Whenever I browse the list of R.L. Stine’s books, The Cuckoo Clock of Doom makes me laugh and want to read the book, even though I’m not in the target audience’s age group.
P.D. James was a writer with a gift for evocative titles. Her first mystery was called Cover Her Face, and another, The Skull Beneath the Skin. Both titles are taken from poems, the first from John Webster’s The Duchess of Malfi, and the second from a T.S. Eliot poem, Whispers of Immortality.
Another writer who found title inspiration in a poem is Alan Bradley, author of the popular Flavia de Luce series. His title The Dead in Their Vaulted Arches comes from A Night-Piece on Death by eighteenth-century poet Thomas Parnell.
Some writers go for puns as titles, which can make you laugh or groan and sometimes do both at the same time. Mary Daheim, author of the Bed and Breakfast mystery series, called one of her books Bantam of the Opera, and her latest is entitled Here Comes the Bribe. Kate Kingsbury, who writes a series that takes place in the fictional Pennyfoot Hotel, has books called Room with a Clue, and Ring for Tomb Service. My favorite pun title is from Golden Age crime queen Ngaio Marsh whose novel Died in the Wool featured the discovery of a victim on a sheep farm.
Eye-catching titles seem to go with the territory in Science Fiction. There’s Do Androids Dream of Electric Sheep, by Philip K. Dick, Ray Bradbury’s The Illustrated Man, and Robopocalypse, by Daniel H. Wilson. I recently read Hugh Howey’s Wool, which unlike Marsh’s book has nothing to do with sheep and everything to do with a totalitarian regime where humans live in silos.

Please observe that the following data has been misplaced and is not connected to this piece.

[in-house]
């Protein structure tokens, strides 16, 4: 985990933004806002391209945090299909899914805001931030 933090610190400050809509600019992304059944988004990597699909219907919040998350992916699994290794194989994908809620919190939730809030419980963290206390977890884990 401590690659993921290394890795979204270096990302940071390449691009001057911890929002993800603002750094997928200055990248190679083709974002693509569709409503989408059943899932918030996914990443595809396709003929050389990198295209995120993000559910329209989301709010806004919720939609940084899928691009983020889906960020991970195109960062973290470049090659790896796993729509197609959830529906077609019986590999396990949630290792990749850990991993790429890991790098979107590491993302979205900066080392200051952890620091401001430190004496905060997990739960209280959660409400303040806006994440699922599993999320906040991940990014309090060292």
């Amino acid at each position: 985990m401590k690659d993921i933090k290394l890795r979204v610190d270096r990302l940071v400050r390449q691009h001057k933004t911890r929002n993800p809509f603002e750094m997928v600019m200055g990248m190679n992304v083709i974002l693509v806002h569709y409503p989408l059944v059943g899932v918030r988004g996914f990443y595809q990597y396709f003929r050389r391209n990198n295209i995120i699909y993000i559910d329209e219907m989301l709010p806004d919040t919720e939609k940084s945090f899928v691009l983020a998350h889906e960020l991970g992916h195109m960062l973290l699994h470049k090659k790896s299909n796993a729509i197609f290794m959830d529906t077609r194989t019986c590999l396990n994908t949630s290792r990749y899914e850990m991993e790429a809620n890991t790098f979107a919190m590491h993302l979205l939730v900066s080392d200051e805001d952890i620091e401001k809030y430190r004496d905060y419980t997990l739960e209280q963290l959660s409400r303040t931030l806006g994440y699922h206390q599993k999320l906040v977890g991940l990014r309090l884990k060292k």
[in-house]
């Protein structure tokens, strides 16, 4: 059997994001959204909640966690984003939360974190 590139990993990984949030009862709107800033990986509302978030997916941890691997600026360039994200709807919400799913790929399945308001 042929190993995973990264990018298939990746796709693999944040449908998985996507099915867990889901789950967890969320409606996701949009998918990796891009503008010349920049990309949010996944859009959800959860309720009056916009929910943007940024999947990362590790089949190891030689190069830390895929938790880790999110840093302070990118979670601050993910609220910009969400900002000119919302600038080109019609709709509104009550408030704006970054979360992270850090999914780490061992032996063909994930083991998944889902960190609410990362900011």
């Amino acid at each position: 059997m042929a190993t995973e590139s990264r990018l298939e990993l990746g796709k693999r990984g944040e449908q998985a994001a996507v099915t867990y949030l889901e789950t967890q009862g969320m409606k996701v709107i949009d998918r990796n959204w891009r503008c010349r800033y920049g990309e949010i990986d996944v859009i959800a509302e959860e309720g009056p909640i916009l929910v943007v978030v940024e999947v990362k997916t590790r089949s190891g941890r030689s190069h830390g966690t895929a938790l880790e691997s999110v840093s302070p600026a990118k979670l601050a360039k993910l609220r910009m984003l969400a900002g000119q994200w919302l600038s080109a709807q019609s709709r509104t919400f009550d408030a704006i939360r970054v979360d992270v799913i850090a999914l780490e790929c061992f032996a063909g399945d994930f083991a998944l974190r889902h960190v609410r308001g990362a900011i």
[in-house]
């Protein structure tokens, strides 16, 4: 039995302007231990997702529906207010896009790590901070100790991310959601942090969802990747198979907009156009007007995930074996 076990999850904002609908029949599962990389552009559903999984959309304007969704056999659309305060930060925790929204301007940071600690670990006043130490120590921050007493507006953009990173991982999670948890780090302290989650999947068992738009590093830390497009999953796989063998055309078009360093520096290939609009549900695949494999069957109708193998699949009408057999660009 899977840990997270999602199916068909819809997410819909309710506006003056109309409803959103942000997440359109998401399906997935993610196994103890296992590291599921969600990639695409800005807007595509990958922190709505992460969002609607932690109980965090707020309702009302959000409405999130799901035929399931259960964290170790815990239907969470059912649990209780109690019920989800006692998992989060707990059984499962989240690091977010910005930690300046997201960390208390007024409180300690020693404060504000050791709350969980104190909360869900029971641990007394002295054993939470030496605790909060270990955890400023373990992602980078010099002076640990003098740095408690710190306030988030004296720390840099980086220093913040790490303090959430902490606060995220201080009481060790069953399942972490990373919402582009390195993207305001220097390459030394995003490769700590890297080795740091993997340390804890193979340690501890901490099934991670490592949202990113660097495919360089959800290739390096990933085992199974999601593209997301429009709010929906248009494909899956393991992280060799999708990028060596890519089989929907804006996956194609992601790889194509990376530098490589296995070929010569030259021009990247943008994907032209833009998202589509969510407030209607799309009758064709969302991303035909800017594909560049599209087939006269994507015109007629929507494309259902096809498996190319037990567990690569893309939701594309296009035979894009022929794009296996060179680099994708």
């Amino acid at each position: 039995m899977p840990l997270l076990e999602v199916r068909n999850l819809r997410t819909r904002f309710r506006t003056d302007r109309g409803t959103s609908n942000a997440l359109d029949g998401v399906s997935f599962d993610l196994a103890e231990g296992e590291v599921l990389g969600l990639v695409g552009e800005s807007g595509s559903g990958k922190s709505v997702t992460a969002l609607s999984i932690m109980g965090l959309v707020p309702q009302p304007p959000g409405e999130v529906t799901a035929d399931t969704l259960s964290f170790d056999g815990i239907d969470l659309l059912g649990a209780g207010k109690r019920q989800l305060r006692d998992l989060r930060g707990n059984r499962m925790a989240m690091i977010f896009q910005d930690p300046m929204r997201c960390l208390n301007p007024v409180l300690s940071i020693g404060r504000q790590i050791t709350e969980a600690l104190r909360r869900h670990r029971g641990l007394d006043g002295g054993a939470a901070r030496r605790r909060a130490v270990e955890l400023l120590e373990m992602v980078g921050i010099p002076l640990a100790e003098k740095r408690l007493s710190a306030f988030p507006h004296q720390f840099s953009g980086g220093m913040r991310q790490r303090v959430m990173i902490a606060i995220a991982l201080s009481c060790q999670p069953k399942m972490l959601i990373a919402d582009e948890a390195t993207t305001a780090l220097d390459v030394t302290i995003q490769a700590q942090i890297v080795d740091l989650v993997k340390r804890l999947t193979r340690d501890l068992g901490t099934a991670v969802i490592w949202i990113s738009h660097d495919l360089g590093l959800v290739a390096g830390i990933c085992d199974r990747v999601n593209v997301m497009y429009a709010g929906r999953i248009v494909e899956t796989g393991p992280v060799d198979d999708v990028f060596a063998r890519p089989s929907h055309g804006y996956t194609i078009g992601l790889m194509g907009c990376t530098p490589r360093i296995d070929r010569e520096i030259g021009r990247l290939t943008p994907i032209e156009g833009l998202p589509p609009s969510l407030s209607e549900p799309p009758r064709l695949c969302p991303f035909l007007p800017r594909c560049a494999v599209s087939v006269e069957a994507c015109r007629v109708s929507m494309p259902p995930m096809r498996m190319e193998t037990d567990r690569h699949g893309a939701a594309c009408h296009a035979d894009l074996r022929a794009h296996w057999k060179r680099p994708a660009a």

A title that flies in the face of your mother’s advice is Margaret Schulte’s Strangers Have the Best Candy, her humorous take on why you should talk to strangers. It won the 2014 Bookseller/Diagram Prize for Oddest Title of the Year, no mean feat when you consider it was up against Working Class Cats, and Are Trout South African?
For a really audacious title, nothing can compare to the Dave Eggers memoir A Heartbreaking Work of Staggering Genius. Eggers said he chose the title because critics would have to use it in their reviews, thus ensuring at least one good quote for the book’s dust jacket. No doubt he was speaking tongue-in-cheek, but for a second or two I wondered if my book, Death of a Bride and Groom, would benefit from the same approach. Something like Allan J. Emerson’s Brilliant Mystery Death of a Bride and Groom, maybe? Nah, too long…
What’s your favorite title? Have you picked up a book, or not chosen one because of the title?
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